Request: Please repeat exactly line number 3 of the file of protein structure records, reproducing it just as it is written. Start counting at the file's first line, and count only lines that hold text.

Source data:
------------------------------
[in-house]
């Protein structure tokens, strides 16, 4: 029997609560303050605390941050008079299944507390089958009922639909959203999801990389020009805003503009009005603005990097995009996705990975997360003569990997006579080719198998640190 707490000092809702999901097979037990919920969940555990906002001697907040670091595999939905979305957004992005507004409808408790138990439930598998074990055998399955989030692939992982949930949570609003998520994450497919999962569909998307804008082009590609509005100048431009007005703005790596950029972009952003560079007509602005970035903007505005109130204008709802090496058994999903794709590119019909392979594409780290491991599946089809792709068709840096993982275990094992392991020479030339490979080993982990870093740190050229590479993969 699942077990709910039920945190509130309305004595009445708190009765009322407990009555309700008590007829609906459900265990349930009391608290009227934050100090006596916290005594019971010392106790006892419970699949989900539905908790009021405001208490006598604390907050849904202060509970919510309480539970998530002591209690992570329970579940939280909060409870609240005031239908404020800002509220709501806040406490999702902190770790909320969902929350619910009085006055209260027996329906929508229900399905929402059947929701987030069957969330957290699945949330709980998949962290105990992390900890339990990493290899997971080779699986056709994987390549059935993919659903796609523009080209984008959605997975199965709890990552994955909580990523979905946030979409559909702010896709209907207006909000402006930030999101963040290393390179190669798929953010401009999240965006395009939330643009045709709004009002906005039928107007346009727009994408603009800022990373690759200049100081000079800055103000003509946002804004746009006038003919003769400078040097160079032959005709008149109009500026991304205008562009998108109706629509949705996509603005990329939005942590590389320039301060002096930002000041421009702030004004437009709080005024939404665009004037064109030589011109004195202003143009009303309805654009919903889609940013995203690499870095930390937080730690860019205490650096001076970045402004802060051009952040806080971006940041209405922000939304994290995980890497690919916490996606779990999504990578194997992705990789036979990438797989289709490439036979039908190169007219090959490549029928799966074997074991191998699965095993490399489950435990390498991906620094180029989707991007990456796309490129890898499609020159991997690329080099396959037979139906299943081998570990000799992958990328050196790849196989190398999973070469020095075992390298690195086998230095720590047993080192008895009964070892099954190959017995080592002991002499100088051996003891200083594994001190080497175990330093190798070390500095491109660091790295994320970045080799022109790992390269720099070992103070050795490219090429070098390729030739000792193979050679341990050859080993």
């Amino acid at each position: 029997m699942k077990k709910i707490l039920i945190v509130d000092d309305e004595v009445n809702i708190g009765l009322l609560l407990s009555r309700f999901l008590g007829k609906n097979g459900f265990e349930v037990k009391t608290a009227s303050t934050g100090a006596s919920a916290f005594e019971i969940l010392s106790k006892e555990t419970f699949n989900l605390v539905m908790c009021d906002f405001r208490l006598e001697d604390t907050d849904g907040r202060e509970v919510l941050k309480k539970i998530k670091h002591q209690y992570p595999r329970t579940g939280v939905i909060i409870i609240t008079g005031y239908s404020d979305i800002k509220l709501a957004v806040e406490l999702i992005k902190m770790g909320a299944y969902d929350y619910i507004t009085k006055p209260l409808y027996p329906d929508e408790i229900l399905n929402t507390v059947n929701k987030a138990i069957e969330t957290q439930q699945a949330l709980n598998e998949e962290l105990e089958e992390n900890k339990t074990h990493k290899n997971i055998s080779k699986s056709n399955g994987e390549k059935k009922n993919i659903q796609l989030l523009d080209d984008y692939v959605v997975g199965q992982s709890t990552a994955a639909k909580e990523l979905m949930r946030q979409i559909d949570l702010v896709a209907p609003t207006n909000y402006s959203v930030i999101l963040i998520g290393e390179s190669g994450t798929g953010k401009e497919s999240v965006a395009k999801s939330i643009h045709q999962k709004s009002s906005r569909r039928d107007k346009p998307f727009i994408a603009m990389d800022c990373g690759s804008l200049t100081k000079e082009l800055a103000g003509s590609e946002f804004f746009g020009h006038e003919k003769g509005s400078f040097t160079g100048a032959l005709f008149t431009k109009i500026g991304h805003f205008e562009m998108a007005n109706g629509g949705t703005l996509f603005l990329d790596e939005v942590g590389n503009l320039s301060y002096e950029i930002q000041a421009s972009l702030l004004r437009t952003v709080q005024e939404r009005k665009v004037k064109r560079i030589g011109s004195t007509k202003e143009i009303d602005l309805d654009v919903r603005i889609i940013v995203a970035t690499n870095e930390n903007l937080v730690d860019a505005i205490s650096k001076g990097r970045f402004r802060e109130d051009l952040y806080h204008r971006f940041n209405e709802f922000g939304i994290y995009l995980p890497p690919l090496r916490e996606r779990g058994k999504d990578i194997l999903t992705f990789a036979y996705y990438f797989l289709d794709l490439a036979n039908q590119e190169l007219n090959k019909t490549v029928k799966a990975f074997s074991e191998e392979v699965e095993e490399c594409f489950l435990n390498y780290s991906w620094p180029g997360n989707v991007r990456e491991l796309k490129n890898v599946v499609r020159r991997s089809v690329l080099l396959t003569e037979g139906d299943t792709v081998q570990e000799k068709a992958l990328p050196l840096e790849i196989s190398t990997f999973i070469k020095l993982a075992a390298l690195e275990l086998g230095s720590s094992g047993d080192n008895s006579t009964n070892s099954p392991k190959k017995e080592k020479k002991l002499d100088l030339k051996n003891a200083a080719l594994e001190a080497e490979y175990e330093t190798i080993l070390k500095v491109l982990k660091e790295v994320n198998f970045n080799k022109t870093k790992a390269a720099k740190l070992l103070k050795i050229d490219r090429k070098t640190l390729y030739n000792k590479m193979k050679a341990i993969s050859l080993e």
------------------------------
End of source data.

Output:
């Amino acid at each position: 029997m699942k077990k709910i707490l039920i945190v509130d000092d309305e004595v009445n809702i708190g009765l009322l609560l407990s009555r309700f999901l008590g007829k609906n097979g459900f265990e349930v037990k009391t608290a009227s303050t934050g100090a006596s919920a916290f005594e019971i969940l010392s106790k006892e555990t419970f699949n989900l605390v539905m908790c009021d906002f405001r208490l006598e001697d604390t907050d849904g907040r202060e509970v919510l941050k309480k539970i998530k670091h002591q209690y992570p595999r329970t579940g939280v939905i909060i409870i609240t008079g005031y239908s404020d979305i800002k509220l709501a957004v806040e406490l999702i992005k902190m770790g909320a299944y969902d929350y619910i507004t009085k006055p209260l409808y027996p329906d929508e408790i229900l399905n929402t507390v059947n929701k987030a138990i069957e969330t957290q439930q699945a949330l709980n598998e998949e962290l105990e089958e992390n900890k339990t074990h990493k290899n997971i055998s080779k699986s056709n399955g994987e390549k059935k009922n993919i659903q796609l989030l523009d080209d984008y692939v959605v997975g199965q992982s709890t990552a994955a639909k909580e990523l979905m949930r946030q979409i559909d949570l702010v896709a209907p609003t207006n909000y402006s959203v930030i999101l963040i998520g290393e390179s190669g994450t798929g953010k401009e497919s999240v965006a395009k999801s939330i643009h045709q999962k709004s009002s906005r569909r039928d107007k346009p998307f727009i994408a603009m990389d800022c990373g690759s804008l200049t100081k000079e082009l800055a103000g003509s590609e946002f804004f746009g020009h006038e003919k003769g509005s400078f040097t160079g100048a032959l005709f008149t431009k109009i500026g991304h805003f205008e562009m998108a007005n109706g629509g949705t703005l996509f603005l990329d790596e939005v942590g590389n503009l320039s301060y002096e950029i930002q000041a421009s972009l702030l004004r437009t952003v709080q005024e939404r009005k665009v004037k064109r560079i030589g011109s004195t007509k202003e143009i009303d602005l309805d654009v919903r603005i889609i940013v995203a970035t690499n870095e930390n903007l937080v730690d860019a505005i205490s650096k001076g990097r970045f402004r802060e109130d051009l952040y806080h204008r971006f940041n209405e709802f922000g939304i994290y995009l995980p890497p690919l090496r916490e996606r779990g058994k999504d990578i194997l999903t992705f990789a036979y996705y990438f797989l289709d794709l490439a036979n039908q590119e190169l007219n090959k019909t490549v029928k799966a990975f074997s074991e191998e392979v699965e095993e490399c594409f489950l435990n390498y780290s991906w620094p180029g997360n989707v991007r990456e491991l796309k490129n890898v599946v499609r020159r991997s089809v690329l080099l396959t003569e037979g139906d299943t792709v081998q570990e000799k068709a992958l990328p050196l840096e790849i196989s190398t990997f999973i070469k020095l993982a075992a390298l690195e275990l086998g230095s720590s094992g047993d080192n008895s006579t009964n070892s099954p392991k190959k017995e080592k020479k002991l002499d100088l030339k051996n003891a200083a080719l594994e001190a080497e490979y175990e330093t190798i080993l070390k500095v491109l982990k660091e790295v994320n198998f970045n080799k022109t870093k790992a390269a720099k740190l070992l103070k050795i050229d490219r090429k070098t640190l390729y030739n000792k590479m193979k050679a341990i993969s050859l080993e």